Let’s look at how the virus works.  It is like all other viruses in that it is a segment of RNA (Ribo-nucleic acid) housed inside a shell.  The virus attaches to our human cells, mostly in the respiratory tract which is our nose, throat, and lungs.  Yes, it can enter on our eye membranes and make its way through our eye drainage ducts into our nose.  Once attached to a cell, it injects the RNA message into our cell.  RNA is a genetic message.  It does not mingle with our DNA which is the instruction code for our entire cellular structure and function.  When it enters the cell this messenger RNA is found by our protein making machinery and is read.  The message tells our cells to manufacture more viruses and to dump them back out of the cell so we can send them to others on a cough, a sneeze, or a handshake of our contaminated hands.      

The mission of the virus is to move from one of us to the next.  It cares not for us as a host, only that we make more of the virus to pass on.  Over time the messenger RNA will go through mild genetic changes or drifts.  This may make the virus more easy to transmit or change the symptoms slightly when one is infected.  It is possible that the current surge of virus may be due to a drift in the RNA genetics that makes the virus more contagious, but may in fact make it a bit less lethal.  It would make scientific sense that if a virus rendered it’s host (us) so debilitated that we could not get out of bed or were isolated in a hospital or if it killed 100% of its hosts,  it would cease to exist as it could not be transferred from one person to another.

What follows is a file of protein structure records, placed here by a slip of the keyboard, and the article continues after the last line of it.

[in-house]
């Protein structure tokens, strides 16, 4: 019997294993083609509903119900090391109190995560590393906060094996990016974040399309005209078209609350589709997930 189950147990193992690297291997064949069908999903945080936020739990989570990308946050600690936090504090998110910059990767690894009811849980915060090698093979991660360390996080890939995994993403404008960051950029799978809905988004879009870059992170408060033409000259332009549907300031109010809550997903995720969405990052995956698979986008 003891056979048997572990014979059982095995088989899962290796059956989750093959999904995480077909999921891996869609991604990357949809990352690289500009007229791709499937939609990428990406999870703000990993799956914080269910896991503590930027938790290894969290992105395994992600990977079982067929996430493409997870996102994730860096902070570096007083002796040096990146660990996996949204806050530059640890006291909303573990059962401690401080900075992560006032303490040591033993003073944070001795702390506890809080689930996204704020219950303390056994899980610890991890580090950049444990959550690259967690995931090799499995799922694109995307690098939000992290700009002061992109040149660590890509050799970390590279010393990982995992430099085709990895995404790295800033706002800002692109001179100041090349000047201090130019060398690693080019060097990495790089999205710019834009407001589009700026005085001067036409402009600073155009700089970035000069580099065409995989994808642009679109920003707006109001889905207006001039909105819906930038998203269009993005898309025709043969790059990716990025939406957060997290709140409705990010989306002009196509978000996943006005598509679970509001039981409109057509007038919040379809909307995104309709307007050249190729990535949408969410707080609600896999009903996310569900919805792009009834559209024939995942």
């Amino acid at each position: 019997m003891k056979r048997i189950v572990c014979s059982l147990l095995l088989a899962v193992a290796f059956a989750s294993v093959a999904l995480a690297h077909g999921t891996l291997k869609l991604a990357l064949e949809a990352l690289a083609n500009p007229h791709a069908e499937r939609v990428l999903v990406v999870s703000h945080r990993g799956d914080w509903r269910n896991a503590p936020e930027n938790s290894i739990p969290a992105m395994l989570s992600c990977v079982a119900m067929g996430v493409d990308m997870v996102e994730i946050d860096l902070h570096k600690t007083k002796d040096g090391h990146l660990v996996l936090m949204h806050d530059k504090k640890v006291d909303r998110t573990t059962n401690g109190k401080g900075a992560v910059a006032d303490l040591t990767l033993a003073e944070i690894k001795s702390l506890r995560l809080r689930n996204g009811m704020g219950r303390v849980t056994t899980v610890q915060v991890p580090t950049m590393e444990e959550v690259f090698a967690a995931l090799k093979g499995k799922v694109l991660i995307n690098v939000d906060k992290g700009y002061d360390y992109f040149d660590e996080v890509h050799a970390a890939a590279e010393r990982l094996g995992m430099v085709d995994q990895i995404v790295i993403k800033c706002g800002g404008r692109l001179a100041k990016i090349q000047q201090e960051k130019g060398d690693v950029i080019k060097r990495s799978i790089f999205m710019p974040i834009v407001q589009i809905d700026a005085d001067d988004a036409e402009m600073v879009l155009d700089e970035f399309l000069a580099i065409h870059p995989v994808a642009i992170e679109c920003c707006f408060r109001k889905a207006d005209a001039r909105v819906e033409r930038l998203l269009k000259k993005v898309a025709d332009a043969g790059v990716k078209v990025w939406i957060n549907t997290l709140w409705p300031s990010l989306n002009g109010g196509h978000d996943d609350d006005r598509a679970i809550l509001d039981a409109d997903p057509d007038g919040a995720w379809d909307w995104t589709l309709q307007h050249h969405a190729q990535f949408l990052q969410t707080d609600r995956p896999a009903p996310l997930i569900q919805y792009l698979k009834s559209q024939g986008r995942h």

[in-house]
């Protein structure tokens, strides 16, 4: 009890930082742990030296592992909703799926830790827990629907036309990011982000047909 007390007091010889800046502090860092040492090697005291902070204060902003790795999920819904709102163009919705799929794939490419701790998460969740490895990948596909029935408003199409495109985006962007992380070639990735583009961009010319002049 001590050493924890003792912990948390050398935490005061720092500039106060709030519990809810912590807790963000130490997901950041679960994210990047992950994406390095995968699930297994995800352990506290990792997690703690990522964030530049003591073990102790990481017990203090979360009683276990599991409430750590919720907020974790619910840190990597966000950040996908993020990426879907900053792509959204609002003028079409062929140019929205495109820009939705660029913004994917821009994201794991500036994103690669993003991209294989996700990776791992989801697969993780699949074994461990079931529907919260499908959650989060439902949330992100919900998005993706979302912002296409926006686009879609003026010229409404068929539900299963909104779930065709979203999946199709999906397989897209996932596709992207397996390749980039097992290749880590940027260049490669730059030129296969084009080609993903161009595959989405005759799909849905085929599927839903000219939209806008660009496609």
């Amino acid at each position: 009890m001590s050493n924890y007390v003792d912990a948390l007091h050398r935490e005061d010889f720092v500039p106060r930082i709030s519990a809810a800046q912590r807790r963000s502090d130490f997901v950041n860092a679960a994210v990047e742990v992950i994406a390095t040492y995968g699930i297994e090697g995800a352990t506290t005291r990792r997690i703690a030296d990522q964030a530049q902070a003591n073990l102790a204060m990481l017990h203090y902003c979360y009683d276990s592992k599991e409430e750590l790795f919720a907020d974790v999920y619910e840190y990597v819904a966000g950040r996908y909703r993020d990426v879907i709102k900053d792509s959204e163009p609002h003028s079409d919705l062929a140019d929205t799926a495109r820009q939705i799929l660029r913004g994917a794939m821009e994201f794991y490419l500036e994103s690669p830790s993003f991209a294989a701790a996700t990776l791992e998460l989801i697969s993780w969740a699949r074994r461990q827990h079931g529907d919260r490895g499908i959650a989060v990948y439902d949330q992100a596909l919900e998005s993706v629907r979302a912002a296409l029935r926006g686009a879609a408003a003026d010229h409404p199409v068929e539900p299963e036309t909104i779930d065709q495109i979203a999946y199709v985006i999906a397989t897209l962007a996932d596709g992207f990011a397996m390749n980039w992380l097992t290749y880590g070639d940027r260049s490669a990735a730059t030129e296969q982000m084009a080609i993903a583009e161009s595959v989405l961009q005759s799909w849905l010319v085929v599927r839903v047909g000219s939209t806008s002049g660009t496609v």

Some theories suggest that the first known Coronavirus attacked humans in the latter 1800’s and was devastating.  Over a couple hundred years this Coronavirus is most likely a genetically calmed version and causes the modern day cold.  None of us want a cold, but understand that a cold is a nuisance and not a serious disorder.It is also important to note that the virus does not come after us.  It doesn’t know we exist.  The virus can only enter us when it is discharged from an infected person. That means it does not come into our house or car.  It is not hovering around waiting for us to meet it.  The particles of mucous from one infected individual must enter the eyes, nose, or throat of another.  That is why masks, distancing, and hand washing, though simple, are the mainstay of prevention.  When someone who smokes or vapes expresses the smoke or vapor, this is exactly how the virus escapes us.  Each smoke or vapor particle is much like a virus particle.  We just can’t see them as we can the smoke or vape.